After the fun fusion of the worlds of the Adam West incarnation of Batman and those dashing Sixties super-spies in Batman Meets the Man from U.N.C.L.E., a second team-up of pop cultural icons from the grooviest decade of all is a welcome treat.
This time around it’s the much-loved heroes of the cult British TV show The Avengers who get to trade quips with the Dynamic Duo although, for obvious reasons, they’re billed as “Steed and Mrs. Peel” on the front cover.
The various Batman ’66 series and one-shots have been enormous fun over the last few years and this latest arc pits the Caped Crusader, the Boy Wonder, the debonaire Steed and the formidable Emma Peel against the machinations of Catwoman. An unmissable DC Comics/Boom! Studios co-production for lovers of high camp and retro heroic action.
Ian Edginton (W), Matthew Dow Smith (A) • DC Comics, $2.99
– Andy Oliver
Negative Space TPB
Writer’s block is nothing to scoff at, and creators Ryan K Lindsay (Chum, Deer Editor) and Owen Gieni (Shutter) take the affliction to a wholly wild level in the mini-series Negative Space which sees its long-awaited release this week in trade paperback from Dark Horse, collecting all four issues.
“Guy” is, well, as his name suggests, an “everyman” writer battling depression. He’s reached the end of his rope, hits bottom, and decides he can’t go on. Only, he’s also suffering from writer’s block and can’t conjure up a suicide note for himself. He decides to hold off, take a walk, and think things over. From there, Negative Space delves into a strange tale mixing dark humor, psychedelic grotesquery, bizarre science fiction, and damn-fine narrative and art. More importantly, the series explores the natures of existence and happiness, with a few monsters thrown in for good measure.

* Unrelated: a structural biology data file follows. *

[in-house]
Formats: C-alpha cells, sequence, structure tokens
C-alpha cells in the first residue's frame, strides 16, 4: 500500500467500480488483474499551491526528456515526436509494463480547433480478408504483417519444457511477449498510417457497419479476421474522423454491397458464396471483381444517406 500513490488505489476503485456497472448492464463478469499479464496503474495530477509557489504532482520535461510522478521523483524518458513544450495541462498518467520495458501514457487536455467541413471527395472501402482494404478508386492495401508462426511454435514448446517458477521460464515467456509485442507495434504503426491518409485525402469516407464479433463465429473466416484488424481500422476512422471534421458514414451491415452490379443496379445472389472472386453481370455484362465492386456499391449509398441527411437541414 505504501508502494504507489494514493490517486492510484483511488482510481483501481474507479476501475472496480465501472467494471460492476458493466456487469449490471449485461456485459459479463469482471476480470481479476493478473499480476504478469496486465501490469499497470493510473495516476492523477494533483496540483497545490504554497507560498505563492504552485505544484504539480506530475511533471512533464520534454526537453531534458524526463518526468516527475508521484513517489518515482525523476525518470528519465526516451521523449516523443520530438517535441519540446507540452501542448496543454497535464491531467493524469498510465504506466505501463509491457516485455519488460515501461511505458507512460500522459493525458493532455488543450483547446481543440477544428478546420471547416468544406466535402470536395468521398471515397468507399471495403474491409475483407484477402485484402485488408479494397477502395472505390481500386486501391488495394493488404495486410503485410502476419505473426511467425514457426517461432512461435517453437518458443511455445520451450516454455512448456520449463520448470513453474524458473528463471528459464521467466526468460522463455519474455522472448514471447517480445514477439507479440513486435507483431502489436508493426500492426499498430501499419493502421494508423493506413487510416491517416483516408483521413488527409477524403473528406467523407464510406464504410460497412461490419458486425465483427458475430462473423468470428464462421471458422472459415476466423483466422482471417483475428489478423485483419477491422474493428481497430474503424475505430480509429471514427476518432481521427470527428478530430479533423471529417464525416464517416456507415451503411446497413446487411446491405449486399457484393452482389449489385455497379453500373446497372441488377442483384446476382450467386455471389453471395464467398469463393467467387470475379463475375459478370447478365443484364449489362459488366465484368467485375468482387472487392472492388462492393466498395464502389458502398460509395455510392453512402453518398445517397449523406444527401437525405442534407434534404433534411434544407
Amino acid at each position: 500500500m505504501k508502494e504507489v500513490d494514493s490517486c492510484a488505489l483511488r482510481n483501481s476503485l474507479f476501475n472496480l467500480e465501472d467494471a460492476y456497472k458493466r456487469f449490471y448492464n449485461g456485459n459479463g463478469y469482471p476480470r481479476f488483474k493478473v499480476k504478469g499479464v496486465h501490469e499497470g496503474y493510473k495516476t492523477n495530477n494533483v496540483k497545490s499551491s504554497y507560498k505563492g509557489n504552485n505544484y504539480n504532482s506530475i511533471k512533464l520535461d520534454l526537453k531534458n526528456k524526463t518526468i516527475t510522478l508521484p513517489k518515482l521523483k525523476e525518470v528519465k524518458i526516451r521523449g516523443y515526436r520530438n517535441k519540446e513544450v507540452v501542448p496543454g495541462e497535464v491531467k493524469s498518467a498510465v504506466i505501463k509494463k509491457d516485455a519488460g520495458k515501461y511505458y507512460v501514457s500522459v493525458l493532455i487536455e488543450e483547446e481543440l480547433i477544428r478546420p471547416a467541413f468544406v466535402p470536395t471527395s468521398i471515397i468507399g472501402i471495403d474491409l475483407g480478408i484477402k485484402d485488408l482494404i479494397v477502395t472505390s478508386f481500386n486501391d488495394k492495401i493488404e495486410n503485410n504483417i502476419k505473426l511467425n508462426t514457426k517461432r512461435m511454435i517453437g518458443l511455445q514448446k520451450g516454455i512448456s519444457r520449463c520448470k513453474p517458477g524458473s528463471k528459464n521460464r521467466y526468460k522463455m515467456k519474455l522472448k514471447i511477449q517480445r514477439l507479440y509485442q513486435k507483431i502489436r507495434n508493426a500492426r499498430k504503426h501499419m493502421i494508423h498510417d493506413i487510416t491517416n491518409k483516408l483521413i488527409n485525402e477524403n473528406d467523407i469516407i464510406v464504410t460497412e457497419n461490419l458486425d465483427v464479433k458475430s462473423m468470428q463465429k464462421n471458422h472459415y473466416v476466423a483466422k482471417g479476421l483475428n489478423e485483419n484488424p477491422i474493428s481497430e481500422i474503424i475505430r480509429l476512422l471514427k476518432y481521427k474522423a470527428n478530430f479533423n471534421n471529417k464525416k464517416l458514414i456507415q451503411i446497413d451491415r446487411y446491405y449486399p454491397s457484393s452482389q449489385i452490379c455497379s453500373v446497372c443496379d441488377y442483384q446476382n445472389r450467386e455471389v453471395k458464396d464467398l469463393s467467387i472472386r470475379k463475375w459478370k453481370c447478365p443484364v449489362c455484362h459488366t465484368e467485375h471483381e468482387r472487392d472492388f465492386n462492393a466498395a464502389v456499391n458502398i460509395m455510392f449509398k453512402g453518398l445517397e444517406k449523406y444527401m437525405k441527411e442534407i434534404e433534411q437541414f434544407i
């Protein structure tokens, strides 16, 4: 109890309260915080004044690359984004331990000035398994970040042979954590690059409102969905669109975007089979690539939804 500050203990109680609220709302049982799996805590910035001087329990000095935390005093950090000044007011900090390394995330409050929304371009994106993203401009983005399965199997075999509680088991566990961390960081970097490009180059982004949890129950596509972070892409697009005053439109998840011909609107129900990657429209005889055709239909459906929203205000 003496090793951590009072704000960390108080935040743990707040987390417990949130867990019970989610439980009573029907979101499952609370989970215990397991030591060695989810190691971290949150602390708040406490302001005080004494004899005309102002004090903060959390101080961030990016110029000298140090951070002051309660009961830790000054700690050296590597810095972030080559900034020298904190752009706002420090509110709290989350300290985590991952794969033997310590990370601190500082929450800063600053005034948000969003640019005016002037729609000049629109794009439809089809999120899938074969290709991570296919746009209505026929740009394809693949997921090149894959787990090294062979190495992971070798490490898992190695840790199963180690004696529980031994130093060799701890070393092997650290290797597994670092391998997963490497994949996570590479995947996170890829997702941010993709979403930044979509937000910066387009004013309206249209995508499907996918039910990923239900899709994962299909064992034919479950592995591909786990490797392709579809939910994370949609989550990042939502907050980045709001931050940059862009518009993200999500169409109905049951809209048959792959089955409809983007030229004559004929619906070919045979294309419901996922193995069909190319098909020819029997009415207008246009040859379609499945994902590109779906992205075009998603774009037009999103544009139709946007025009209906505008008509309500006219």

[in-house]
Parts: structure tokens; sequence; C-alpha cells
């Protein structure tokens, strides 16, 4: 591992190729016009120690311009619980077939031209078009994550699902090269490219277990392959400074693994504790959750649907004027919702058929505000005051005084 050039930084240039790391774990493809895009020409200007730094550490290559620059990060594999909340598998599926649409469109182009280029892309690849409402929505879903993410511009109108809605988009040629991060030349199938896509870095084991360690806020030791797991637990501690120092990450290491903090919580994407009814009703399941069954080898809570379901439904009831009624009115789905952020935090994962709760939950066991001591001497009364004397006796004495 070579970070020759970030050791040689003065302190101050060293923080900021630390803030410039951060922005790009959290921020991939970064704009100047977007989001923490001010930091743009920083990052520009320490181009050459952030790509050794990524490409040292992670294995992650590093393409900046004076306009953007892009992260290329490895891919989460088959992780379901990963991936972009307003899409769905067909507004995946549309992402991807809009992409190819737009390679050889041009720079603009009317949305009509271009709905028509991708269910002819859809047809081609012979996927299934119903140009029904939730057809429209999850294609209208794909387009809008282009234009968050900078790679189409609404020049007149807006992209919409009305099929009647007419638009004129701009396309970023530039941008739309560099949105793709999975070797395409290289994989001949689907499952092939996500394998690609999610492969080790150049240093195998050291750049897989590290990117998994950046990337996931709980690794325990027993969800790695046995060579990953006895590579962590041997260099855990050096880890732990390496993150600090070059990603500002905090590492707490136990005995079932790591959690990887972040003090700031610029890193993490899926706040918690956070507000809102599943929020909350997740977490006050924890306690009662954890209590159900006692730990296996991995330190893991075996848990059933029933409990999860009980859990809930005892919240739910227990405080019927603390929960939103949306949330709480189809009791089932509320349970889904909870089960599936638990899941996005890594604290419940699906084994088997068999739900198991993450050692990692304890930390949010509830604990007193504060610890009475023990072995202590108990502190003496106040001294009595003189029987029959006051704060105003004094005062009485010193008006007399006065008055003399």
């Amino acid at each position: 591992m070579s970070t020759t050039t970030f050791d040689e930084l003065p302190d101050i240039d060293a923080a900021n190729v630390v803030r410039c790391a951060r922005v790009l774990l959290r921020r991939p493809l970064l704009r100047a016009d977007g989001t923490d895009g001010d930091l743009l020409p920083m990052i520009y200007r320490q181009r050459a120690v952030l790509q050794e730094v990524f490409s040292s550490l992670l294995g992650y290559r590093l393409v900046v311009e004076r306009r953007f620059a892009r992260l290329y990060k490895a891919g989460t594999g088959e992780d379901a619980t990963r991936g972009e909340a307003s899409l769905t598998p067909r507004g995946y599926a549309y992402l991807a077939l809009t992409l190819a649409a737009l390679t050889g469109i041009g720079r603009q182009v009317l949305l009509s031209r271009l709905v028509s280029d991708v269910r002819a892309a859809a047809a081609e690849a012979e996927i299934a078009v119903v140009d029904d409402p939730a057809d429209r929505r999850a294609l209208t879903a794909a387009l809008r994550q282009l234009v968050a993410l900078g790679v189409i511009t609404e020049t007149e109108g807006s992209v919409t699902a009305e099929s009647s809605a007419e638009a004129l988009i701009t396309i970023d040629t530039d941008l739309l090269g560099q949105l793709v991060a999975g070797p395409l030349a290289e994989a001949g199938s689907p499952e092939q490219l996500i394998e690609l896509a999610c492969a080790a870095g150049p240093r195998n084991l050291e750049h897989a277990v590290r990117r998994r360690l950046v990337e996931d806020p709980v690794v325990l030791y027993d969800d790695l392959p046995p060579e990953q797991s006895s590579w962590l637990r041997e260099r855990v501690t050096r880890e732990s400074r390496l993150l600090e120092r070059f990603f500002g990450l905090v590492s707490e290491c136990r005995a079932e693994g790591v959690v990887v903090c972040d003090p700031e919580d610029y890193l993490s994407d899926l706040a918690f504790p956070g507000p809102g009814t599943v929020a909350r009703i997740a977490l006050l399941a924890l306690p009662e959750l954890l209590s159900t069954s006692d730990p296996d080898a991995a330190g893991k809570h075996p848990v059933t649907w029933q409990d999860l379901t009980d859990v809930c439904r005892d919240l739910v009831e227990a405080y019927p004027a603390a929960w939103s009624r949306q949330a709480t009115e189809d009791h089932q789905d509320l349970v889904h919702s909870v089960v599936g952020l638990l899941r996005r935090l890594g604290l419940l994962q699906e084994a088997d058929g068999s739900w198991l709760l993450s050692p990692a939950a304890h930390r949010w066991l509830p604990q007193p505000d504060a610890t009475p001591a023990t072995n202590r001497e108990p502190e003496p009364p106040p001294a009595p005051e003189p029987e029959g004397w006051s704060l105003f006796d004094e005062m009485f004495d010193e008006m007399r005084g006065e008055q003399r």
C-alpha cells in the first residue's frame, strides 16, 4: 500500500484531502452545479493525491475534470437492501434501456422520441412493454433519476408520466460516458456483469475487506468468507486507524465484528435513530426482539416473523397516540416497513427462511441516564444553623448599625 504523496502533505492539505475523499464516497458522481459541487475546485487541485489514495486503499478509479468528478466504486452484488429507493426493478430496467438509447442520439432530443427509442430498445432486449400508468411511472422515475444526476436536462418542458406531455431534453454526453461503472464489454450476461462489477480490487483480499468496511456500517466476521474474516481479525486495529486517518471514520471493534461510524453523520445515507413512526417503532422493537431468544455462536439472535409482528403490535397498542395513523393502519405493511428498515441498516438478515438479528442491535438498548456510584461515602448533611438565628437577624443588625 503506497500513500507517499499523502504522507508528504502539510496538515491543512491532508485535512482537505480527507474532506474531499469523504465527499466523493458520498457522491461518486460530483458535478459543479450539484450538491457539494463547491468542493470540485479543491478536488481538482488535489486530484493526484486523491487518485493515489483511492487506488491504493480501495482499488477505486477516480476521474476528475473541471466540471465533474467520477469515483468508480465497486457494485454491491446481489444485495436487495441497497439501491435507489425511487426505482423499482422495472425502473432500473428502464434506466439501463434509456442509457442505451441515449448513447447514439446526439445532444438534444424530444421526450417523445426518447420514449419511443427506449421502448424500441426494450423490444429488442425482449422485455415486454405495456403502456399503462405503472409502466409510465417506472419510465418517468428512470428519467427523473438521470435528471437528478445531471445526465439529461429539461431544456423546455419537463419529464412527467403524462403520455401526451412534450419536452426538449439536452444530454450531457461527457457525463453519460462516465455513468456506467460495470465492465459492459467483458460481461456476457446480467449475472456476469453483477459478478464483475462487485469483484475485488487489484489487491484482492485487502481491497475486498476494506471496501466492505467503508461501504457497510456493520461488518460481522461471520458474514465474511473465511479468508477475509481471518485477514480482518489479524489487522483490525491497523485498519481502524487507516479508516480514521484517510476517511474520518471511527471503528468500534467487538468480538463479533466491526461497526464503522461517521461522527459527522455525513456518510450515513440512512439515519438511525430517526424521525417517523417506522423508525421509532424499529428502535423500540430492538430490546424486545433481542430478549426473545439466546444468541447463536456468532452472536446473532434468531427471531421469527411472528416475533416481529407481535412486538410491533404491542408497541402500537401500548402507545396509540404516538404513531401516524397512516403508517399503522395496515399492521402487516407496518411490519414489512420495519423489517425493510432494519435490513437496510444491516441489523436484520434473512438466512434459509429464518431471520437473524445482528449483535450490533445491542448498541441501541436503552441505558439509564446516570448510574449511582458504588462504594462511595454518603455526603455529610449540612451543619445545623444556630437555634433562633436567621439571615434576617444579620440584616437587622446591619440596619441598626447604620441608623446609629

There is no doubt that Negative Space is, for all of its strangeness, one of the most interesting and unique stories you’re likely to read. Suicide and depression are themes that Lindsay has revealed to have touched his family in the past, and it’s clear that Negative Space was intended as a journey not only for readers, but also for himself – a way for him to exorcise some demons and gain a new perspective on a tragic experience.
Rather than dragging folks bluntly through this intimate muck, he instead gathers a team of talented people to create a brilliantly entertaining comic. They bring to life a story that will surely remain relevant for years to come.
Ryan K Lindsay (W), Owen Gieni (A) • Dark Horse, $14.99
– Matthew Box
The Flintstones #1
It’s fair to say that reactions to DC’s re-imagined Hanna-Barbera comics were somewhat mixed when the books were announced last year. For many, some of those proposed radical new takes on beloved favourites had drifted so far from the original concepts as to render them unrecognisable.
What can’t be argued with, however, is that the premises of these rebooted series certainly got people talking and generated significant interest in the books from outside of the traditional comics press.
The latest launch in this family of titles gives us an alternative take on that most fondly remembered “modern Stone Age family” the Flintstones. Written by Mark Russell with art by Steve Pugh this new run promises a satirical edge and less cartoony visuals for the denizens of Bedrock. Whether it appeases the hardcore fans or alienates them remains to be seen but The Flintstones is certainly one of DC’s most intriguing debuts this month.
Mark Russell (W), Steve Pugh (A) • DC Comics, $3.99
– Andy Oliver